While the contract for leasing a copier can seem simple and straightforward, you always want to read the fine print because it could include hidden costs and conditions that need to be accounted for. The majority of leasing companies require that you give a notification towards the end of the lease. This is known as the evergreen clause, and it normally takes place from between 30 to 100 days before the end of the lease. You can also extend the lease on a month to month basis and for several months.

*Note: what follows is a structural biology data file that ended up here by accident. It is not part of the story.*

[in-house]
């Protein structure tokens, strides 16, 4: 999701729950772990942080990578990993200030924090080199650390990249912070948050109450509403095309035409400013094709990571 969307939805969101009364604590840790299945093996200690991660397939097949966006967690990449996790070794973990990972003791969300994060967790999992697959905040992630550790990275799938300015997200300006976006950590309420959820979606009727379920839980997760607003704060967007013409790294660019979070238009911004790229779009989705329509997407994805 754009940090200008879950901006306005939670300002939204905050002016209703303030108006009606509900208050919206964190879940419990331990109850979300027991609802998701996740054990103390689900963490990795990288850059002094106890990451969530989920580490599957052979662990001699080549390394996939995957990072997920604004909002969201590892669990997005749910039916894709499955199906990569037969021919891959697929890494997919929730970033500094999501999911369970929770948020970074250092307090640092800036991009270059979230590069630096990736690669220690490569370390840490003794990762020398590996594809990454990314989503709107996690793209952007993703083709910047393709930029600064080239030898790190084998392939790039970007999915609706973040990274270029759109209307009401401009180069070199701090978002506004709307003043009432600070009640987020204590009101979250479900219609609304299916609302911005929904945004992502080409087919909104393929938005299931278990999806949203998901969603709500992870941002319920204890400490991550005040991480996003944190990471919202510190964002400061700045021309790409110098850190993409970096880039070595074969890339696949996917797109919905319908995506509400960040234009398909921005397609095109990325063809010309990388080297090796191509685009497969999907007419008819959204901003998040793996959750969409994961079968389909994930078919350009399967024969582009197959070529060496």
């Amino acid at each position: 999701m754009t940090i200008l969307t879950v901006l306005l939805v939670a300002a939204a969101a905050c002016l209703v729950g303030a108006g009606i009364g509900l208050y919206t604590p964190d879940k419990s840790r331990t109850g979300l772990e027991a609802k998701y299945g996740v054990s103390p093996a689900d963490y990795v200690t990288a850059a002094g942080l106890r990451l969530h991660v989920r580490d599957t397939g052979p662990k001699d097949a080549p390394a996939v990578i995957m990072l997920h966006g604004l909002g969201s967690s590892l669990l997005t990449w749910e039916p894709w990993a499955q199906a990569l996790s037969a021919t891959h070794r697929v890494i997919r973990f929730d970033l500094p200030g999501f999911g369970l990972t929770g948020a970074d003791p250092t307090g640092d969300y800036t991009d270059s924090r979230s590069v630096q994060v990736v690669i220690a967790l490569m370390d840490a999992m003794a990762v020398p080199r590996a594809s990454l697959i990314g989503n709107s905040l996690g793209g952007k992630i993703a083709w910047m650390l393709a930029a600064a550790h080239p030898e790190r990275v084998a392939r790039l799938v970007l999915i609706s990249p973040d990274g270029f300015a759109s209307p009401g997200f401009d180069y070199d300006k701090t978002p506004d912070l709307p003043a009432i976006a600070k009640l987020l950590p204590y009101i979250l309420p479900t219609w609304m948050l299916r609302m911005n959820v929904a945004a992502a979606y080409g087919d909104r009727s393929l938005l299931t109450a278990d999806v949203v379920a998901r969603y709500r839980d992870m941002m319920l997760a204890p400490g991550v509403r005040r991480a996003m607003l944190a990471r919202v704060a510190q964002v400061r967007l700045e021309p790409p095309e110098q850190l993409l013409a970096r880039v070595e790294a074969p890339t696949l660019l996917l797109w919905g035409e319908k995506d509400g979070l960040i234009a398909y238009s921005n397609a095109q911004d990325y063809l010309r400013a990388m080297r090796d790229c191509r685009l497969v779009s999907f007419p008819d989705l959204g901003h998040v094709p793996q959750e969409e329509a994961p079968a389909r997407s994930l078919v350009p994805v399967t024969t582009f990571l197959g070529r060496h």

The initial document preparation fee will normally cost between $75 to $200, but you can often negotiate this out of the lease. Do not pay it! You do not have to. Many times, the company will expect that you ask in order for them to waive it. It is just another way for them to get extra cash out of you. When looking at copier insurance, first check to see if you have an office insurance policy. In some cases, office insurance will cover your policy so that you do not have to pay extra insurance for your copier. Most companies, however, will charge for insurance if you cannot provide them with written documentation. You have to confirm your coverage under the office insurance policy and name the leasing company as the loss payee. Normally, you need to submit this to them 30 days before the first invoice. To get the most from your lease, always be aware of what the contract makes you responsible for.